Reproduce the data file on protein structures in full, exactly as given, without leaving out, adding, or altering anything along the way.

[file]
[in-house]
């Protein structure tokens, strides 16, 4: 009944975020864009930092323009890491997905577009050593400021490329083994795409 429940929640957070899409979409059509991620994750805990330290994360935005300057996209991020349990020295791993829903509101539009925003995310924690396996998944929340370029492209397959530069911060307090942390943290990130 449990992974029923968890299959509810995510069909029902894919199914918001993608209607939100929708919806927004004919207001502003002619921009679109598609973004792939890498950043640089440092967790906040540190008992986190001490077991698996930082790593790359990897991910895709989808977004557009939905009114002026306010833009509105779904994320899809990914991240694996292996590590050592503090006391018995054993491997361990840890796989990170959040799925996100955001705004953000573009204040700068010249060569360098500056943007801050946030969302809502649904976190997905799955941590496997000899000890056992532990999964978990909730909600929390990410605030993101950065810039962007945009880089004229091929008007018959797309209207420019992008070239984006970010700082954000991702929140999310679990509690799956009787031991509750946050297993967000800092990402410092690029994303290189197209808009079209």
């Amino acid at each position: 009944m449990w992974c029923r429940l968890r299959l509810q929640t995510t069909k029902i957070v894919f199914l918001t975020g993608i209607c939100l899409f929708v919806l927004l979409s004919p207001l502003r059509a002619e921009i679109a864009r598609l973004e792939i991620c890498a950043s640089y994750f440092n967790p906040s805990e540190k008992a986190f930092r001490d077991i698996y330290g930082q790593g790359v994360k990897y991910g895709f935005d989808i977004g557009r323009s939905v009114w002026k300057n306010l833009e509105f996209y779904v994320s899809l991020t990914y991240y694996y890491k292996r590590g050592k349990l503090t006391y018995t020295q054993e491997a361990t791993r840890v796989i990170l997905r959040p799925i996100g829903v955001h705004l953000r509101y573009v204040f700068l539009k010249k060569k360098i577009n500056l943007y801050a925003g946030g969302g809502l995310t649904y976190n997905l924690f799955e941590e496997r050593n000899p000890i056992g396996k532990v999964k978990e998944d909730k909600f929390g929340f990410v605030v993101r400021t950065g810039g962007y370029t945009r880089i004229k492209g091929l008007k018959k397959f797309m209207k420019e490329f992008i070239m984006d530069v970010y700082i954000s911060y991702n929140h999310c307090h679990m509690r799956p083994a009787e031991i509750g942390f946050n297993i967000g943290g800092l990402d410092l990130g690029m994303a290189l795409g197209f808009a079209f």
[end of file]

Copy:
[in-house]
């Protein structure tokens, strides 16, 4: 009944975020864009930092323009890491997905577009050593400021490329083994795409 429940929640957070899409979409059509991620994750805990330290994360935005300057996209991020349990020295791993829903509101539009925003995310924690396996998944929340370029492209397959530069911060307090942390943290990130 449990992974029923968890299959509810995510069909029902894919199914918001993608209607939100929708919806927004004919207001502003002619921009679109598609973004792939890498950043640089440092967790906040540190008992986190001490077991698996930082790593790359990897991910895709989808977004557009939905009114002026306010833009509105779904994320899809990914991240694996292996590590050592503090006391018995054993491997361990840890796989990170959040799925996100955001705004953000573009204040700068010249060569360098500056943007801050946030969302809502649904976190997905799955941590496997000899000890056992532990999964978990909730909600929390990410605030993101950065810039962007945009880089004229091929008007018959797309209207420019992008070239984006970010700082954000991702929140999310679990509690799956009787031991509750946050297993967000800092990402410092690029994303290189197209808009079209």
């Amino acid at each position: 009944m449990w992974c029923r429940l968890r299959l509810q929640t995510t069909k029902i957070v894919f199914l918001t975020g993608i209607c939100l899409f929708v919806l927004l979409s004919p207001l502003r059509a002619e921009i679109a864009r598609l973004e792939i991620c890498a950043s640089y994750f440092n967790p906040s805990e540190k008992a986190f930092r001490d077991i698996y330290g930082q790593g790359v994360k990897y991910g895709f935005d989808i977004g557009r323009s939905v009114w002026k300057n306010l833009e509105f996209y779904v994320s899809l991020t990914y991240y694996y890491k292996r590590g050592k349990l503090t006391y018995t020295q054993e491997a361990t791993r840890v796989i990170l997905r959040p799925i996100g829903v955001h705004l953000r509101y573009v204040f700068l539009k010249k060569k360098i577009n500056l943007y801050a925003g946030g969302g809502l995310t649904y976190n997905l924690f799955e941590e496997r050593n000899p000890i056992g396996k532990v999964k978990e998944d909730k909600f929390g929340f990410v605030v993101r400021t950065g810039g962007y370029t945009r880089i004229k492209g091929l008007k018959k397959f797309m209207k420019e490329f992008i070239m984006d530069v970010y700082i954000s911060y991702n929140h999310c307090h679990m509690r799956p083994a009787e031991i509750g942390f946050n297993i967000g943290g800092l990402d410092l990130g690029m994303a290189l795409g197209f808009a079209f």